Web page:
[B]its and pieces of various animal, vegetable or other materials, assembled so as to form a picture or decorative design or motif and glued or otherwise mounted on a backing, e.g., of wood, paper or textile material. The backing may be plain or it may be hand-painted or imprinted with decorative or pictorial elements which form part of the overall design. Collages range in quality from articles cheaply produced in quantity for sale as souvenirs up to products which require a high degree of craftsmanship and which may be genuine works of art.

For purposes of this group, the term "similar decorative plaques" does not include articles consisting of a single piece of material, even if mounted or glued on a backing, which are more specifically covered by other headings of the Nomenclature such as "ornaments" of plastics, of wood, of base metal, etc. Such articles are classified in their appropriate Headings (headings 44.20, 83.06, etc.). (Emphasis in original.)

Webster's New World Dictionary of American English (Third College Edition) 1988, at page 273, defines the term "collage" as an "art form in which bits of objects such as newspaper, cloth, pressed flowers, etc., are pasted together on a surface in incongruous relationship for their symbolic or suggestive effect."

The above sections of the EN and similar definitions for the term "collages" were cited in Customs Headquarters Ruling Letters (HRL) 952578, dated April 8, 1994, 957621, dated July 12, 1995, and 958360, dated October 13, 1995, and are useful guidelines for determining classification in subheading 9701.90.00, HTSUS.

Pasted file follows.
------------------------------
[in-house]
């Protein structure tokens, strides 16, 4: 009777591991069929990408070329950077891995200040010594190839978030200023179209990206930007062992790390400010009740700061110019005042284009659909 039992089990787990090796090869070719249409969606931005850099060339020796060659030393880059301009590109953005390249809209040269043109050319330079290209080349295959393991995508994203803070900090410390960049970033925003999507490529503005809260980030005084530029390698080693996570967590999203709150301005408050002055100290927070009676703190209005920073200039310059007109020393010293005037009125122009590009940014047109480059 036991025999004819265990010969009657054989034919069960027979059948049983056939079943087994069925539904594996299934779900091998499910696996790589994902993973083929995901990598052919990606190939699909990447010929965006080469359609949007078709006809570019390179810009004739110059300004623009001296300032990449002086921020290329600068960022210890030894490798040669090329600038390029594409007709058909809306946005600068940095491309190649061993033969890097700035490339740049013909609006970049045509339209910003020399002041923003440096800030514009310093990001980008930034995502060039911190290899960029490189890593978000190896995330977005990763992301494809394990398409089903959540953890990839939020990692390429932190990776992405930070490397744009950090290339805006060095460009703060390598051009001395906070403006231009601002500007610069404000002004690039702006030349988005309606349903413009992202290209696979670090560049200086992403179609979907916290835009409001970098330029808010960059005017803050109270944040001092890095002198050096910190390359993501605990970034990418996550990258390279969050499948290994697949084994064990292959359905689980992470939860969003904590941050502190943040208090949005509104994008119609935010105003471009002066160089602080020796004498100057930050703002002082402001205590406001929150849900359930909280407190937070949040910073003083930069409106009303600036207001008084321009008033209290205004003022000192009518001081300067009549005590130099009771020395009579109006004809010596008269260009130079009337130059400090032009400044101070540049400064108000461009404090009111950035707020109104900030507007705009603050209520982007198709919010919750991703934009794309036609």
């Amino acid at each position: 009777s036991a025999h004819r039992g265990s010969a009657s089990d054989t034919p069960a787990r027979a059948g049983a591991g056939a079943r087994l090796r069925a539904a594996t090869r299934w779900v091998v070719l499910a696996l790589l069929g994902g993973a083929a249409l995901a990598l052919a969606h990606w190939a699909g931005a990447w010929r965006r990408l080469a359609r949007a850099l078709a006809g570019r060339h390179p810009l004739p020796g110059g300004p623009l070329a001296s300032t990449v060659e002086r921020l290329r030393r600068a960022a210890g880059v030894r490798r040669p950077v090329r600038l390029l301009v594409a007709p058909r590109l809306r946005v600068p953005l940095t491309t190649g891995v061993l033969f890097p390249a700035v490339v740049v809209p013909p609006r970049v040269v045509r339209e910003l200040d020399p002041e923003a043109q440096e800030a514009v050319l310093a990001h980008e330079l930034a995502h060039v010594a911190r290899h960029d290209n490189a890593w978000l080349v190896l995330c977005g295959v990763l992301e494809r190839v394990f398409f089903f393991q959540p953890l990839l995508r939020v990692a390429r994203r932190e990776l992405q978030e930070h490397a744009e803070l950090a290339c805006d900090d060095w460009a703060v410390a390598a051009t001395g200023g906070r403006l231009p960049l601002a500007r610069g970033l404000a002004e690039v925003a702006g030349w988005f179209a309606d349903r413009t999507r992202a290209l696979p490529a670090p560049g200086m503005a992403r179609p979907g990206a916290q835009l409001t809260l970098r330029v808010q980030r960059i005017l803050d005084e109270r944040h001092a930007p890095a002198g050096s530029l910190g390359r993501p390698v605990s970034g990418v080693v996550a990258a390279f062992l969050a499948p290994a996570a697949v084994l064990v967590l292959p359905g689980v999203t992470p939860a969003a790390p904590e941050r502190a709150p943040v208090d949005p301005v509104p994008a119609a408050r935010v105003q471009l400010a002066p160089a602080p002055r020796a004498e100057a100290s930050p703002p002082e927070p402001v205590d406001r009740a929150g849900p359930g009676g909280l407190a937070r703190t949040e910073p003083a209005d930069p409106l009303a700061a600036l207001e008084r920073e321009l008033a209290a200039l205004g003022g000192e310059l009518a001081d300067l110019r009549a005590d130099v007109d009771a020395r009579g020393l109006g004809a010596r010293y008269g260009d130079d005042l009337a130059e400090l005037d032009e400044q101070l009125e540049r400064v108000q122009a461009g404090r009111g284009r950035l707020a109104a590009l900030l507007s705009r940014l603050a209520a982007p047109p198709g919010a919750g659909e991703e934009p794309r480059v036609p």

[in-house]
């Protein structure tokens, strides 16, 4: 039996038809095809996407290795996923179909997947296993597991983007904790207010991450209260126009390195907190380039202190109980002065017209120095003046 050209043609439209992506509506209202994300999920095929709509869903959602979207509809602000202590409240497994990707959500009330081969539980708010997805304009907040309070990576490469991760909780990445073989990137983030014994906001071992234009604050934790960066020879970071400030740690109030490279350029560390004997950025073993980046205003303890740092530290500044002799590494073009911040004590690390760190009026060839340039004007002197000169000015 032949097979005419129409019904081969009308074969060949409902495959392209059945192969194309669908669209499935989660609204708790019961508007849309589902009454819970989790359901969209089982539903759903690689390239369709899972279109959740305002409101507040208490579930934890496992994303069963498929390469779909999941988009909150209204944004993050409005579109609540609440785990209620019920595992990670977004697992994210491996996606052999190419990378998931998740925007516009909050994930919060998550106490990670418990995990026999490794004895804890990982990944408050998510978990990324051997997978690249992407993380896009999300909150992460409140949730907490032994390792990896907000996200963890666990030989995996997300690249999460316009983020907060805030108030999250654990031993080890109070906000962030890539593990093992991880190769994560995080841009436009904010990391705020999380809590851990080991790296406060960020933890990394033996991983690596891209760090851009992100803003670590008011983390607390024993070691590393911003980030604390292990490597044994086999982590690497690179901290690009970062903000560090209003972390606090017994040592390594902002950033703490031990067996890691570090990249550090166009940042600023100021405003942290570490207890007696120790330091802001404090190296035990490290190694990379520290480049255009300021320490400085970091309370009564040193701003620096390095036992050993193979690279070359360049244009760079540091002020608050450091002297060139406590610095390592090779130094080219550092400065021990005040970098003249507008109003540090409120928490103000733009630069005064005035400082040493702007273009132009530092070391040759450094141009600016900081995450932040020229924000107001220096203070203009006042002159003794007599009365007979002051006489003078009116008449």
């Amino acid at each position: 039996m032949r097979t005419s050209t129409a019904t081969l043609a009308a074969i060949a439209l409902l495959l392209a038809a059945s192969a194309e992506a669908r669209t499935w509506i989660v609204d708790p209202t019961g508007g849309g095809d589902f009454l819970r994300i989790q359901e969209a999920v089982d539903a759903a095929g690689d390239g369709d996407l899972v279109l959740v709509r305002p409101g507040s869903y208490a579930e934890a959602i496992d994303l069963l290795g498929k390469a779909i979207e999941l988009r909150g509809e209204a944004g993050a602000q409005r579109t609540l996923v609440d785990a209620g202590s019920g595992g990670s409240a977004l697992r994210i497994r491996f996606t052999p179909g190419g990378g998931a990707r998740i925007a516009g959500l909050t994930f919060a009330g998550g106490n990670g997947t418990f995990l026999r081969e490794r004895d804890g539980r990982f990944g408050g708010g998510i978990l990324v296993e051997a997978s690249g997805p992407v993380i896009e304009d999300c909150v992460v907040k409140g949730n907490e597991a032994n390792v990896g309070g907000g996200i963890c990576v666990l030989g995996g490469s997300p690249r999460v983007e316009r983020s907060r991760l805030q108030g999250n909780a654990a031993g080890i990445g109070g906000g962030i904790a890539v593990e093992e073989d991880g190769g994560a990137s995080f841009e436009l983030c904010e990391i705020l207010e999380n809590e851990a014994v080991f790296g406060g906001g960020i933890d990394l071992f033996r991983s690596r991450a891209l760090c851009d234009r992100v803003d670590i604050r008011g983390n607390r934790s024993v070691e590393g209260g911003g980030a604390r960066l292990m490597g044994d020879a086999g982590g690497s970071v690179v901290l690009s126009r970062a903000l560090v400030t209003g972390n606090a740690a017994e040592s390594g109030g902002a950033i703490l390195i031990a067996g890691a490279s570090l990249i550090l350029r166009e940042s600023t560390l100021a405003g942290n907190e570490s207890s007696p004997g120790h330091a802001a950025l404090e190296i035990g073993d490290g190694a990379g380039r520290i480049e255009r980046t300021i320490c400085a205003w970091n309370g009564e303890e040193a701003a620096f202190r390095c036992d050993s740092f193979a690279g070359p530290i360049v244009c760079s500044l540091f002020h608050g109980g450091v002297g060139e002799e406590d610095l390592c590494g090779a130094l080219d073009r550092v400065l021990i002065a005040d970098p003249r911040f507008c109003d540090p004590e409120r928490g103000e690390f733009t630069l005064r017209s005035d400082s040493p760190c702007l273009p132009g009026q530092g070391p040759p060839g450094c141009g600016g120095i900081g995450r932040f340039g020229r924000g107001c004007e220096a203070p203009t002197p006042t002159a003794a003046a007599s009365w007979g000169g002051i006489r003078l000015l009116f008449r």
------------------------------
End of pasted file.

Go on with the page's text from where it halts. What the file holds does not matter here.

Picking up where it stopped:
In HRL 952578, it was determined that the articles did not consist of bits and pieces of various animal, vegetable or other materials, glued or otherwise mounted on a backing as stated by EN but rather consisted of either individual framed photographs (which may have been partially hand-painted) or a collection of individual framed photographs hanging by strings to a wall or ceiling or to a piece of wearing material and were not collages.

In HRL 957621, knotted nautical knots made of nylon on display on a mounted backing for wall hanging were neither collages or similar decorative plaques because the articles did not consist of a collection of bits of pieces put together to create a picture or decorative design or motif.

However, HRL 958360, held that a Skiing Memorabilia Shadow Box designed for wall hanging and consisting of bits of pieces of various materials glued on a backing of wood and paper to form a decorative skiing design, was a decorative plaque similar to a collage and classified in subheading 9701.90.0000, HTSUS.

In the current case, seashells are broken into pieces, flattened, and glued to a wooden backing to form a design or motif of various scenes of birds, fish, and a city, with a painted background and heavily lacquered. We note that collages and plaques are designed for wall hanging. Assuming that the lacquerware art articles as described and as shown in the photographs are designed for wall hanging and not used as screens or room dividers, then they are classified as collages or similar decorative plaques.


Lacquerware art articles as described above and as depicted in the submitted photographs, if designed for wall hanging, are classified as collages or similar decorative plaques, in subheading 9701.90.0000, HTSUS.

NYRL 812050, dated July 21, 1995, is modified in accordance with section 177.9(d) of the Customs Regulations (19 CFR

In accordance with 19 U.S.C. 1625, this ruling will become effective 60 days after its publication in the Customs Bulletin. Publication of rulings or decisions pursuant to 19 U.S.C. 1625 does not constitute a change of practice or position in accordance with section 177.10(c)(1), of the Customs Regulations


John Durant, Director

Previous Ruling Next Ruling

See also: